TL;DR: Name your class after it’s arguments, and the queue by the class name.
Naming Active Jobs and Queues is tricky, it’s pretty easy to get yourself into a pickle of queue names that are vague & classes that are unclear.
Recently I was looking through the Rails Active Storage documentation, I noticed they had given the class
ActiveStorage::AnalysisJob the queue
active_storage_analysis. Looking a bit deeper I noticed they had followed this pattern in the other Active Storage job classes, and Action Mailbox Active Job classes.
I really liked this pattern, and started applying it to my rails projects. Here are the two strategies which led to much cleaner code.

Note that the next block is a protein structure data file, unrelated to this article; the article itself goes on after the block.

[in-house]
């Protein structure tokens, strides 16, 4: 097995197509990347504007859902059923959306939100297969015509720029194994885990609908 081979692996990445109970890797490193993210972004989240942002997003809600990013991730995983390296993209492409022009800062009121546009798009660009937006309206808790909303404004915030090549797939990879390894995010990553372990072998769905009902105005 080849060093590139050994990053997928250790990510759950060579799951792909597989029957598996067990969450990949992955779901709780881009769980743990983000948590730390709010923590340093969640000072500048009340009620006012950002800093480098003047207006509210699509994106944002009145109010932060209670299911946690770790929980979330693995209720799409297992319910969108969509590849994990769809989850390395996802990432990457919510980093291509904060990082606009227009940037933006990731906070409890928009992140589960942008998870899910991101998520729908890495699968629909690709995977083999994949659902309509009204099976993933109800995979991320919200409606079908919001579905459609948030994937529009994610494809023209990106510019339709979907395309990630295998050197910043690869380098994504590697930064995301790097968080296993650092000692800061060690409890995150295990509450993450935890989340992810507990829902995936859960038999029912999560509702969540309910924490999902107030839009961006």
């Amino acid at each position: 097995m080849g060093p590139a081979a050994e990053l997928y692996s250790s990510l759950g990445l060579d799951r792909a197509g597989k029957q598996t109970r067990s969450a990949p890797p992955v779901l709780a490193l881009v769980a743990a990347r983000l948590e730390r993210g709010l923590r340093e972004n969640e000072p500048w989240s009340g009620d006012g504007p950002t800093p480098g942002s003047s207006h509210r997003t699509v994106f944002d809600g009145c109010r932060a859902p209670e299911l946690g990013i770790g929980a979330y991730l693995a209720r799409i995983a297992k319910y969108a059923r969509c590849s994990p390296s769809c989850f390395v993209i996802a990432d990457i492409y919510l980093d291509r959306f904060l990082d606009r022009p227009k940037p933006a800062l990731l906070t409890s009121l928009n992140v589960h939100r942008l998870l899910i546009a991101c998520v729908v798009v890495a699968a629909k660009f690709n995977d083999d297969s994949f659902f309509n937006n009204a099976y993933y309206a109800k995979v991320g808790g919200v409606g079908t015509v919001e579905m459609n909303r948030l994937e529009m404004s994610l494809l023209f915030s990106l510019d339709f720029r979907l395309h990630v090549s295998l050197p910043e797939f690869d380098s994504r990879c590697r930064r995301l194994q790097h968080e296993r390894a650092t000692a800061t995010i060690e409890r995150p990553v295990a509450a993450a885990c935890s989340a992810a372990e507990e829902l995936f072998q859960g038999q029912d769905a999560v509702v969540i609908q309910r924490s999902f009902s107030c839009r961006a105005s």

Naming the Active Job class
app/jobs folder and seeing an unorganized mess is a little intimidating. I started using the first argument (most often a Active Record model), then what it’s doing as the second aspect of the name.
For example, if you have a job that took the User model and enriched the data you had on it, you’d end up with something like:
# In app/jobs/user/enrichment_job.rb class User::EnrichmentJob < ApplicationJob queue_as :user def perform(user) # Do some magic. end end
Naming the queues
It’s pretty tempting to dump everything into the
default queue, but that can become problematic when quick running jobs get stuck waiting for a slower job to finish.
I use the approach of naming my queues based on the class name, using each namespace as a level of Granularity. For example:
# In app/jobs/user/enrichment_job.rb class User::EnrichmentJob < ApplicationJob # Group them by the folder name queue_as :user # Be more specific if I want to run it in a dedicated worker. # queue_as :user_enrichment end